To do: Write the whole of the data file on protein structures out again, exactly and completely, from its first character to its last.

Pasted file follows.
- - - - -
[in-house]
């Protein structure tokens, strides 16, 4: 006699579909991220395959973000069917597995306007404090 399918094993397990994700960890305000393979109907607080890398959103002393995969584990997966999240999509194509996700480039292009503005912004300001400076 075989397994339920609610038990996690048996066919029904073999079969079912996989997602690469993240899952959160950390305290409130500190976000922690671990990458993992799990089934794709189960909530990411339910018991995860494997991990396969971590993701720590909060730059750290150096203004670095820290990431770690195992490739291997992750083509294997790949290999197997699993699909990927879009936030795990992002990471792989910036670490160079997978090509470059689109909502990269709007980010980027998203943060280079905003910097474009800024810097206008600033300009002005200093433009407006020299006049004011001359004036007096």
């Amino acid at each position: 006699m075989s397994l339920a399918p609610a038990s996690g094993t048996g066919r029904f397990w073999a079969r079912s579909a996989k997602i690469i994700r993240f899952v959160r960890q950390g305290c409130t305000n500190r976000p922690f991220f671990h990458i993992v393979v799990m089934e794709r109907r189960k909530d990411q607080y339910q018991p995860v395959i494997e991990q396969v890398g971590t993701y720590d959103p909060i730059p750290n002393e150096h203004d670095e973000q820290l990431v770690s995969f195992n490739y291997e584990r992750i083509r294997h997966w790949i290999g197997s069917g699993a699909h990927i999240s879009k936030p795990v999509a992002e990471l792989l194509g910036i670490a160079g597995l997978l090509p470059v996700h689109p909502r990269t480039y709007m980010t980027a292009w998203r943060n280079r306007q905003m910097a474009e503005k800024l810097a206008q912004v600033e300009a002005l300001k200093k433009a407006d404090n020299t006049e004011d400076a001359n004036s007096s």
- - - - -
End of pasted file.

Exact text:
[in-house]
């Protein structure tokens, strides 16, 4: 006699579909991220395959973000069917597995306007404090 399918094993397990994700960890305000393979109907607080890398959103002393995969584990997966999240999509194509996700480039292009503005912004300001400076 075989397994339920609610038990996690048996066919029904073999079969079912996989997602690469993240899952959160950390305290409130500190976000922690671990990458993992799990089934794709189960909530990411339910018991995860494997991990396969971590993701720590909060730059750290150096203004670095820290990431770690195992490739291997992750083509294997790949290999197997699993699909990927879009936030795990992002990471792989910036670490160079997978090509470059689109909502990269709007980010980027998203943060280079905003910097474009800024810097206008600033300009002005200093433009407006020299006049004011001359004036007096």
């Amino acid at each position: 006699m075989s397994l339920a399918p609610a038990s996690g094993t048996g066919r029904f397990w073999a079969r079912s579909a996989k997602i690469i994700r993240f899952v959160r960890q950390g305290c409130t305000n500190r976000p922690f991220f671990h990458i993992v393979v799990m089934e794709r109907r189960k909530d990411q607080y339910q018991p995860v395959i494997e991990q396969v890398g971590t993701y720590d959103p909060i730059p750290n002393e150096h203004d670095e973000q820290l990431v770690s995969f195992n490739y291997e584990r992750i083509r294997h997966w790949i290999g197997s069917g699993a699909h990927i999240s879009k936030p795990v999509a992002e990471l792989l194509g910036i670490a160079g597995l997978l090509p470059v996700h689109p909502r990269t480039y709007m980010t980027a292009w998203r943060n280079r306007q905003m910097a474009e503005k800024l810097a206008q912004v600033e300009a002005l300001k200093k433009a407006d404090n020299t006049e004011d400076a001359n004036s007096s």